For many years, Latter-day Saint scholars and travelers — including Hugh Nibley, Ross Christensen, Lynn and Hope Hilton, Warren Aston, George Potter, and S. Kent Brown — have studied the question of Lehi's route through Arabia from Jerusalem to Old World "Bountiful," where he and his party built a boat and sailed for the Americas. Their books and academic articles have reached a few interested readers.

Since 2006, however, a larger audience has been able to see the likely setting for much of 1 Nephi. They don't actually feel the staggering heat and harsh, whipping winds of the Arabian desert, but "Journey of Faith," filmed on location in Israel, Saudi Arabia, Yemen and Oman, represents the next best thing to being there. The story becomes vividly real.

Including Canadian, Yemeni and Omani scholars, as well as botanists, archaeologists, historians, geologists and other scholars from Brigham Young University and elsewhere — headed up by Brown, the scholarly force behind the project — the 90-minute film places the opening pages of the Book of Mormon solidly in ancient Arabia. It comments on proposed sites for Lehi's first base camp near the Red Sea; shows the land of "Nahom," where Ishmael died and was buried; and examines the fertile but remote, almost inaccessible, inlet on the Arabian coast that is the most likely location for Lehi's Bountiful.

"Journey of Faith" is beautifully done, with music composed and conducted by Merrill Jenson and art by Joseph Brickey. Director Peter Johnson, formerly an executive producer with the Audiovisual Department of The Church of Jesus Christ of Latter-day Saints, had, before that, led the BYU Motion Picture Studio, which became one of the top-rated university film studios in the world. His prior record as a director includes such efforts as "A More Perfect Union" (which won a regional Emmy award and was nominated for a national Emmy) and the highly acclaimed "Mountain of the Lord," about the building of the Salt Lake Temple.

The film takes its audience to locations that few Latter-day Saints will ever visit, and, not surprisingly, daunting challenges confronted the film crew. Work was delayed, for example, by the October 2000 bombing of the USS Cole in the Yemeni port of Aden. And when terrorists hit the Pentagon and the World Trade Center on Sept. 11, 2001, the team was actually working in Yemen (perhaps the most isolated country in the Arab world, and, historically, one of the least stable and most hospitable of them to terrorists).

"We had spent a long day filming in the desert, and as we returned to our hotel, someone shouted, 'Something horrible has happened! Turn on CNN!' " Peter Johnson recalled afterward. "We sat transfixed in front of the television and watched the shocking events of that day. After a while, it occurred to me — these are murderous acts of terrorists against Americans … and we're here in the middle of Yemen.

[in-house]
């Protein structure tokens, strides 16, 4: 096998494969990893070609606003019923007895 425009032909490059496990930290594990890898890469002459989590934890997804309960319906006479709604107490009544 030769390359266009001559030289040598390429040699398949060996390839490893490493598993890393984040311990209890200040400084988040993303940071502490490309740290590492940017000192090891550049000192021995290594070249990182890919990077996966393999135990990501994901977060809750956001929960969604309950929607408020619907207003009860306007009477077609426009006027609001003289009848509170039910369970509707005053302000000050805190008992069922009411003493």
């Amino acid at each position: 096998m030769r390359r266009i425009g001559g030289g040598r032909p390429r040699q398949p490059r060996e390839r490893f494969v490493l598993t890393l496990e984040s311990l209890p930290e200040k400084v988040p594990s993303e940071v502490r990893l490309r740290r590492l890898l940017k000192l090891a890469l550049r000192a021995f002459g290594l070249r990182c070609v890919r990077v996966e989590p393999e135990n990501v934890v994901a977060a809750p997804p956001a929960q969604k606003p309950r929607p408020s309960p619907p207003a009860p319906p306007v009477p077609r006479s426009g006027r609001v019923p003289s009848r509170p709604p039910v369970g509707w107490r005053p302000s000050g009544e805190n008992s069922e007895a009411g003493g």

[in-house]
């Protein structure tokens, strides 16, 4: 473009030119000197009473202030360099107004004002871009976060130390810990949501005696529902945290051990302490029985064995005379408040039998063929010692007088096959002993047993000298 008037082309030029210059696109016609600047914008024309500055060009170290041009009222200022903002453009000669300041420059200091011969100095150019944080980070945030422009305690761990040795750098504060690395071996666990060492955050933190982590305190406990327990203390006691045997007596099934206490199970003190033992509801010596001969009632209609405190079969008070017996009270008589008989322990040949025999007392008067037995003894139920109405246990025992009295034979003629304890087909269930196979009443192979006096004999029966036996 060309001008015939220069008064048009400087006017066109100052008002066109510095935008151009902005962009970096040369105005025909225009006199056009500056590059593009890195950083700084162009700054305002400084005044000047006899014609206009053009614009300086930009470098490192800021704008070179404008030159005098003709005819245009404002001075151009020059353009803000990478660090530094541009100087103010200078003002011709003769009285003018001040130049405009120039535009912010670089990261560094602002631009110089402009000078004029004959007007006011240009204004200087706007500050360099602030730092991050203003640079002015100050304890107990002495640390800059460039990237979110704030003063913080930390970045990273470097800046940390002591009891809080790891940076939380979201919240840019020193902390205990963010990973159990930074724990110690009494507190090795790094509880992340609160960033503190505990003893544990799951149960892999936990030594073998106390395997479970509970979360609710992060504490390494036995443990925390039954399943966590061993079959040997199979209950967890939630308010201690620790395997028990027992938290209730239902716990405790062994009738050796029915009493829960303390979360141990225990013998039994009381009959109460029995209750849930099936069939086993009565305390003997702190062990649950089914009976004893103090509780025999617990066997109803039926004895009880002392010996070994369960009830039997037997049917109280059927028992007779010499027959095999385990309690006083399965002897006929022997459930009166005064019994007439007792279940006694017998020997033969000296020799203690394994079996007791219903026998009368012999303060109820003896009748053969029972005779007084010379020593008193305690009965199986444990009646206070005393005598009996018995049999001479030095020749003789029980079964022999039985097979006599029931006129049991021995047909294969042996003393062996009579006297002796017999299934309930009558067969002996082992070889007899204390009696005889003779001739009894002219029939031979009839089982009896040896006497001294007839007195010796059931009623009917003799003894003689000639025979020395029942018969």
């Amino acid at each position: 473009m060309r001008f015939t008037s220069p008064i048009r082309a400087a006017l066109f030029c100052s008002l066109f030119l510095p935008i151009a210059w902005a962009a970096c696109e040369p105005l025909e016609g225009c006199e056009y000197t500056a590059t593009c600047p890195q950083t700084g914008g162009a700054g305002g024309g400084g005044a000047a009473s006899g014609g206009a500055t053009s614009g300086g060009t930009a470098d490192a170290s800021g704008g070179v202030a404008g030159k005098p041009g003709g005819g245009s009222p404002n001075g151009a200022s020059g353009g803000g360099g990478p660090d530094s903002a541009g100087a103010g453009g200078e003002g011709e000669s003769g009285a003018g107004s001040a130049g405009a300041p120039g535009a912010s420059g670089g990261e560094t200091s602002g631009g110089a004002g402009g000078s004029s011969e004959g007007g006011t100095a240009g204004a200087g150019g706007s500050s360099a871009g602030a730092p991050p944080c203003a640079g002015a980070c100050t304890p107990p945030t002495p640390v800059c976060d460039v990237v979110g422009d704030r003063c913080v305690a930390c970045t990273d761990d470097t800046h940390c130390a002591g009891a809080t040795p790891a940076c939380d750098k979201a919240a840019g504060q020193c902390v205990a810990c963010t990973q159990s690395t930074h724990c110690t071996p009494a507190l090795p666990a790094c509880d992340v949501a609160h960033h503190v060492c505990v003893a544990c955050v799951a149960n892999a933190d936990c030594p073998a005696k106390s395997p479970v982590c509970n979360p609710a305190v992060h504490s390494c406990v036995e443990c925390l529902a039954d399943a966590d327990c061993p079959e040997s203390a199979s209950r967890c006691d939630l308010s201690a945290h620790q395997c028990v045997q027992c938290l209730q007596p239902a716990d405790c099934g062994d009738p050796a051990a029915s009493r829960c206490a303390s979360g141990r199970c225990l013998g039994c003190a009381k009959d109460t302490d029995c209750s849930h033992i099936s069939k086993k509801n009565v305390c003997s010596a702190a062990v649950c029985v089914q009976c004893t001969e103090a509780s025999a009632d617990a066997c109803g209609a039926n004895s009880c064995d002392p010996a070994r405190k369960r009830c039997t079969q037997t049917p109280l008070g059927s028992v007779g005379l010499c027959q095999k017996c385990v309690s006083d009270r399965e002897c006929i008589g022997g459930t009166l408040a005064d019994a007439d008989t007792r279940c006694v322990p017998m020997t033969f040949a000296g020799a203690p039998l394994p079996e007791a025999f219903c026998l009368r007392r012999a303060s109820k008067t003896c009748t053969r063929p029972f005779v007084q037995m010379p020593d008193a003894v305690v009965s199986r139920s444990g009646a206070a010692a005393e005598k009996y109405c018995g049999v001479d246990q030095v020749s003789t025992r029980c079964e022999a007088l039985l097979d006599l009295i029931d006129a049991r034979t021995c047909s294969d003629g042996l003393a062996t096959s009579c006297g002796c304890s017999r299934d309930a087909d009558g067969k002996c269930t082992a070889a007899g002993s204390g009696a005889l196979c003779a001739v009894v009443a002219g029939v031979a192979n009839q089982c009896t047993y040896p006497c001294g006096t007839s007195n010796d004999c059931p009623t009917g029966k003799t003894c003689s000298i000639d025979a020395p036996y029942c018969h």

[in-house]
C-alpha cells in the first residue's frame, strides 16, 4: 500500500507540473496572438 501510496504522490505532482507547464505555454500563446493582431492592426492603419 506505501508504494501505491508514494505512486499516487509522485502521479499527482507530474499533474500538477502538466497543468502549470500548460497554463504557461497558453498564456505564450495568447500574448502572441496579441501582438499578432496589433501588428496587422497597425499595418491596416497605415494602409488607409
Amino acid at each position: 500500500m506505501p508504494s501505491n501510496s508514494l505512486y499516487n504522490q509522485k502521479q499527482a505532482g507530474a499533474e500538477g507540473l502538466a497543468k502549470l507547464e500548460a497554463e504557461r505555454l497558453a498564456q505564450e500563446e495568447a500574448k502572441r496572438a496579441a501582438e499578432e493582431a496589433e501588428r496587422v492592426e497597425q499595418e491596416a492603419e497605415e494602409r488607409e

"It was impossible," he continued, "to get a flight back to the U.S. We were stranded. We talked with the American Embassy, and they told us we would be safer in the desert than in the city, so we carried on and filmed for a few more days under a military escort of about 20 Yemeni soldiers. We were finally able to catch a flight to London and get out."

A sequel, "Journey of Faith: The New World," appeared in 2007. Filmed, like its predecessor, on location — this time in the steamy jungles of Guatemala and Mexico — and featuring interviews with 32 scholars, it, too, runs 90 minutes. It covers the much larger American portion of the Book of Mormon story, accompanied by breathtaking footage of lush vegetation, rugged volcanoes, ancient ruins and Mayan art.

The sequel addresses temples, political structures, warfare, the likely location of the City of Nephi, the significance of Mesoamerican pyramids, chronological parallels between the development of Mesoamerican culture and events in the Book of Mormon, cultural similarities and differences between Maya and Book of Mormon peoples, and the possibility that a volcanic storm was the actual cause of the destruction described in 3 Nephi.

The two "Journey of Faith" films are available through (or 1-800-253-2578) and in many LDS bookstores, in English, Spanish and Portuguese. Many have seen these films. Many others would be interested.

Daniel C. Peterson is a native of southern California and received a bachelors degree in Greek and philosophy from BYU. He earned a Ph.D in Near Eastern Languages and Cultures from UCLA after several years of study in Jerusalem and Cairo. He is a professor of Islamic Studies and Arabic at BYU and is the editor of the twice-annual FARMS Review, the author of several books and numerous articles on Islamic and Latter-day Saint topics. Peterson is also director of outreach for BYU's Neal A. Maxwell Institute for Religious Scholarship. He spent eight years on the LDS Church's Gospel Doctrine writing committee and is the founder and manager of